W. Wallace Covington, a professor of forest ecology at Northern Arizona University, likes to invoke the memory of Aldo Leopold, the naturalist and philosopher who lectured on the importance of undisturbed wilderness.

Of course, there are no more undisturbed wildernesses, and after more than a century of fire suppression, grazing, logging--forest gardening, essentially--even those areas officially designated as "wilderness" are choking on their own prodigious growth, and so full of firewood that they could be incinerated with the next lightning bolt or careless campfire.

Covington's work branches out from his discovery that over the last 100 years, the ponderosa pine forests around Flagstaff have increased in density from around 23 trees per acre to more than 851 trees per acre. And at the same time, the grasses on the forest floor have dropped from more than 1,000 tons per acre to about 112 tons per acre. Studies on the Kaibab Plateau show a similar, if less drastic, change, as well.

Like some vaccination that uses a mild dose of disease to render a body immune, Covington wants to garden the wilderness back to some approximation of nature.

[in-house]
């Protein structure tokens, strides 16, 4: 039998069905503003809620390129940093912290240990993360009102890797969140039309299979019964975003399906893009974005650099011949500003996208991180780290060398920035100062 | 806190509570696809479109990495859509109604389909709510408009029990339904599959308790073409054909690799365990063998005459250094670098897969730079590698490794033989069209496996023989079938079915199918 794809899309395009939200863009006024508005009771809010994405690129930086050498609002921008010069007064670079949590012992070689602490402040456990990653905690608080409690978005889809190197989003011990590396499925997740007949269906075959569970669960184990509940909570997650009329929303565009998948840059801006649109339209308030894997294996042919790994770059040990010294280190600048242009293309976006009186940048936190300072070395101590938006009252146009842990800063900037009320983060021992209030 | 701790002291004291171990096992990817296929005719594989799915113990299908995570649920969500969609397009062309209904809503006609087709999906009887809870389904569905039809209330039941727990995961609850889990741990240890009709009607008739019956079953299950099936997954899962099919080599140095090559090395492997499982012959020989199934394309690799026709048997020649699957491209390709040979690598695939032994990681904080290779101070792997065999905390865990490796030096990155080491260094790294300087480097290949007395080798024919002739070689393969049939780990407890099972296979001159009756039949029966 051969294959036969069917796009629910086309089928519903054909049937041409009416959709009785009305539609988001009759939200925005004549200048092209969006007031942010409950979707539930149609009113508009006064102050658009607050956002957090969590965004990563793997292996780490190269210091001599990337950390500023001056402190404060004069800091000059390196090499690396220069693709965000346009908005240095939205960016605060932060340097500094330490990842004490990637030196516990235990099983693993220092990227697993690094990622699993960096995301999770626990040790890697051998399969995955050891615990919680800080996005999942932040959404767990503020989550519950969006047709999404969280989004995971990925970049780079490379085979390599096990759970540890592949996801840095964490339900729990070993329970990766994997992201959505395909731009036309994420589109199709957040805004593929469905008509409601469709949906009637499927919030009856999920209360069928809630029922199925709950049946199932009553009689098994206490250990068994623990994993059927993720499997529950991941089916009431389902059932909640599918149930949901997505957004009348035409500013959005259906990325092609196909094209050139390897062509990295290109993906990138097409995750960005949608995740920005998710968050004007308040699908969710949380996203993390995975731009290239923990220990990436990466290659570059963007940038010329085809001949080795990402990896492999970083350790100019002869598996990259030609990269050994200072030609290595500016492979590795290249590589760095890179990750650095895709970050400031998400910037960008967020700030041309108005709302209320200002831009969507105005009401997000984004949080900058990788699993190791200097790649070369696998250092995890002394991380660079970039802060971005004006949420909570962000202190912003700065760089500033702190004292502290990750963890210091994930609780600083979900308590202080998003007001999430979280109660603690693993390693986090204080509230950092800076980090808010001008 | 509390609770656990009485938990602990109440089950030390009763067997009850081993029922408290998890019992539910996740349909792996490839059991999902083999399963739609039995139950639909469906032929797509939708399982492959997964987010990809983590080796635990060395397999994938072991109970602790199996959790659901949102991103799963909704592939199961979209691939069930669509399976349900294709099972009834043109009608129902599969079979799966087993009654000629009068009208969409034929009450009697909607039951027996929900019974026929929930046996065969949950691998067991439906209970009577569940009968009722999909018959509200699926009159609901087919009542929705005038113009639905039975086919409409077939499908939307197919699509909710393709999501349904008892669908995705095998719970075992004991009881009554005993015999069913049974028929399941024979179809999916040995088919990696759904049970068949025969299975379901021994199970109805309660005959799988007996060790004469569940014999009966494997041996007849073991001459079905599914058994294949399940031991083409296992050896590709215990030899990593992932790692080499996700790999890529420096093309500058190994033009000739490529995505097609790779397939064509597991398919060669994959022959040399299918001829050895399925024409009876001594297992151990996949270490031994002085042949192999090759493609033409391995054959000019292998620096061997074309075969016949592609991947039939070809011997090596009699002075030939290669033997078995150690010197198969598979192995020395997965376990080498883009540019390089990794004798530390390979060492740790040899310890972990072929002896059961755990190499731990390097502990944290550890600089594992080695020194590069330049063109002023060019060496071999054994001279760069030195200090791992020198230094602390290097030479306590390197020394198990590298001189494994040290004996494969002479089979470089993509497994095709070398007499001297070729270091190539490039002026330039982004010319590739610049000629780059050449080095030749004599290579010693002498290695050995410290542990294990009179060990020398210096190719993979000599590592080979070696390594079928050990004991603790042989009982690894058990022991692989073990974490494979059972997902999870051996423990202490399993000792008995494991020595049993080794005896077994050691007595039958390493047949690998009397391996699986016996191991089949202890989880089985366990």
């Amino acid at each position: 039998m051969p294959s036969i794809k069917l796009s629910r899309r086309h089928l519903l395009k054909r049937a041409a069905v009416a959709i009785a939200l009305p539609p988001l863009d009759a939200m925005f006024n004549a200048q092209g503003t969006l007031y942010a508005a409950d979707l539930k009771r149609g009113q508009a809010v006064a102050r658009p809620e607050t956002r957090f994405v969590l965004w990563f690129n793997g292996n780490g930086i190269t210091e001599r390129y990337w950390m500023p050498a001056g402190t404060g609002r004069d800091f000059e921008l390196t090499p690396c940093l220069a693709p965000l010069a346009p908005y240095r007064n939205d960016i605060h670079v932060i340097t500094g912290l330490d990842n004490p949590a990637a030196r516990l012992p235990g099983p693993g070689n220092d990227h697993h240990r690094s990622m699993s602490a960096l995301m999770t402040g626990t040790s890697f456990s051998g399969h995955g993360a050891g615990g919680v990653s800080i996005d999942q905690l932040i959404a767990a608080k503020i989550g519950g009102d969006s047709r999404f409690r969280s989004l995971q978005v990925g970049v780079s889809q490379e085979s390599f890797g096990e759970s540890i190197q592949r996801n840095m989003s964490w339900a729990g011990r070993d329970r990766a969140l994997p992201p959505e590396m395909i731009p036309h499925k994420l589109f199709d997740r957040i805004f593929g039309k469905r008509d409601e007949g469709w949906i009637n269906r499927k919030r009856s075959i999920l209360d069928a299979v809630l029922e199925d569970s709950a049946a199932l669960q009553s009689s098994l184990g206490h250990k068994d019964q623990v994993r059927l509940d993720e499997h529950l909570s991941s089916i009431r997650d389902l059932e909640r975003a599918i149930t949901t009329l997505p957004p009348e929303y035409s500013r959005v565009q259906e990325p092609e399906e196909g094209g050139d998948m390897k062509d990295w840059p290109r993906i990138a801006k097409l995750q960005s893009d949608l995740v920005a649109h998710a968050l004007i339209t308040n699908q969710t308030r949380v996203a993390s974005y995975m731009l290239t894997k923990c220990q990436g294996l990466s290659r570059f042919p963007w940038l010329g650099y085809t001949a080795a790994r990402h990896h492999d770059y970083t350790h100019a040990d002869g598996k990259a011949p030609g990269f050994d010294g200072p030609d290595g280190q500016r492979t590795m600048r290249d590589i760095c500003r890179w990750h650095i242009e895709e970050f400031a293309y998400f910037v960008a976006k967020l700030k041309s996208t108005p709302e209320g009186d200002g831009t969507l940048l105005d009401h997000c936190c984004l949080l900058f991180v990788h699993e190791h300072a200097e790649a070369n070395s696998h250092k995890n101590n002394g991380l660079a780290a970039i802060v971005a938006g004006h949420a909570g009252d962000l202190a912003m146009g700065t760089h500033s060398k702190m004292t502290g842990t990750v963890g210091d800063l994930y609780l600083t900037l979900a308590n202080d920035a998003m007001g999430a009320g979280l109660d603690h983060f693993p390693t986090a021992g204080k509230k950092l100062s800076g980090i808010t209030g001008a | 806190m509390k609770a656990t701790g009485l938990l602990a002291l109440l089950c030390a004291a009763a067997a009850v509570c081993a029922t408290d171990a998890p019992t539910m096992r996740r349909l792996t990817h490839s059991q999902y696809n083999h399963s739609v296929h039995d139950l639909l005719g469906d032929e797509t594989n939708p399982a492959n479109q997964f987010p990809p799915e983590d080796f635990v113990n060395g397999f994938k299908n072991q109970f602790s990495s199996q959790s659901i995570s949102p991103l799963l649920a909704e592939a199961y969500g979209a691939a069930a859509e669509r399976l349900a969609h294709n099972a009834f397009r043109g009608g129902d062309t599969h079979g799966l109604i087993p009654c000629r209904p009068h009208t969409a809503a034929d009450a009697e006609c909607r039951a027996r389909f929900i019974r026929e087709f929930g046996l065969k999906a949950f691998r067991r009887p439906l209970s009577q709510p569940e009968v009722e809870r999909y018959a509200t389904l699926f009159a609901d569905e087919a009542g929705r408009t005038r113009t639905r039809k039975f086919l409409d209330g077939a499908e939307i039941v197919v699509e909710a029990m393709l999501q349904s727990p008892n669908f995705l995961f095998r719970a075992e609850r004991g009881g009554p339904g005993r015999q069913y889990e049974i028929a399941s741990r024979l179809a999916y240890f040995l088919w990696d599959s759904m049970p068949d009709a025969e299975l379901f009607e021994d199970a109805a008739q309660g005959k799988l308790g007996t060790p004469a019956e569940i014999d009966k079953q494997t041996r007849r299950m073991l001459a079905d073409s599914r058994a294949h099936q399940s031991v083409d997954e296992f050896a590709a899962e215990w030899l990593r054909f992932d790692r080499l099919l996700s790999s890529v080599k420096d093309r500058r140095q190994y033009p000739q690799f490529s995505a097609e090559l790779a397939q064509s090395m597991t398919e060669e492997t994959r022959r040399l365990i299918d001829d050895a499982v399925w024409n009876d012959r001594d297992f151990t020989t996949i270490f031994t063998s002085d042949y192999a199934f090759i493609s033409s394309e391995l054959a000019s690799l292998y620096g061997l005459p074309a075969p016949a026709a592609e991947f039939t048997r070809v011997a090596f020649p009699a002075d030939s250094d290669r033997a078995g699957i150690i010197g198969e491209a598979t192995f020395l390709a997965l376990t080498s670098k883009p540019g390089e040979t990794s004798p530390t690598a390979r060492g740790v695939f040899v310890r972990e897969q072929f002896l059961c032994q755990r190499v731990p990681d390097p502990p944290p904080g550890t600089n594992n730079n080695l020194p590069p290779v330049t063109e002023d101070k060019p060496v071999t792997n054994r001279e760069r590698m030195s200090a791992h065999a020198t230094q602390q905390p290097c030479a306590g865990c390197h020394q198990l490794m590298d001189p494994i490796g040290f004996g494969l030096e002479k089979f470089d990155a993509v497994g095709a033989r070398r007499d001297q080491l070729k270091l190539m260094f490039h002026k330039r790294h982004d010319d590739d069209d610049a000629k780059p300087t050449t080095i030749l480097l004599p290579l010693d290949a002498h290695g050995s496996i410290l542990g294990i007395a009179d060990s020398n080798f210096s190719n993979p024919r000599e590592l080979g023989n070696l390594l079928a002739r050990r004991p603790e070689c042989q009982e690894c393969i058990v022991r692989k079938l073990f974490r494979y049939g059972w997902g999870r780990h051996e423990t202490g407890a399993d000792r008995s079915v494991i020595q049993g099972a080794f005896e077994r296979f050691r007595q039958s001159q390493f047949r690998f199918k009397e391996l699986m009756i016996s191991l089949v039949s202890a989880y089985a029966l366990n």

And though it terrifies them to admit it, both the logging industry and the environmentalists, who are by principle at loggerheads on everything, agree with Covington--if for different reasons.

Wally Covington is a tree-size man--six-foot-five--with thick auburn sideburns, and 1970s-style wire-rimmed glasses. On a recent morning, he lumbers through his own experimental forest, just off Highway 180 north of Flagstaff, on the Forest Service's Fort Valley Experiment Station.

Like his idol, Aldo Leopold, who taught right here in Fort Valley, Wally Covington came to Flagstaff with a Ph.D. in forestry from Yale. Since arriving in 1976, Covington has distinguished himself in the academic community; since 1984, he has cultivated more than $2 million in academic grants. This plot was worth $300,000 from the National Science Foundation. And Covington is overseeing another forthcoming $2.8 million in federal funds for a similar, but larger, restoration project on the Arizona Strip west of the Grand Canyon.

Ironically, the Fort Valley Station was set aside in 1906 by Gifford Pinchot, the father of the modern Forest Service, to figure out ways to make the ponderosa pine forests around Flagstaff more productive.

When settlers first arrived in the area in the late 1800s, they found parklike forests with big, yellow-barked pines scattered in clumps across grassy meadows.

The fledgling Forest Service saw those wide-open glades as understocked tree farms and wanted to figure out ways to grow enough trees to make timbering productive and profitable. Little did they know the process had already been set in motion.

The logic of the era said that if you eliminated all predators, there would be plenty of game to be had by humans. And if you eliminated fire from the landscape, there would be more trees to cut.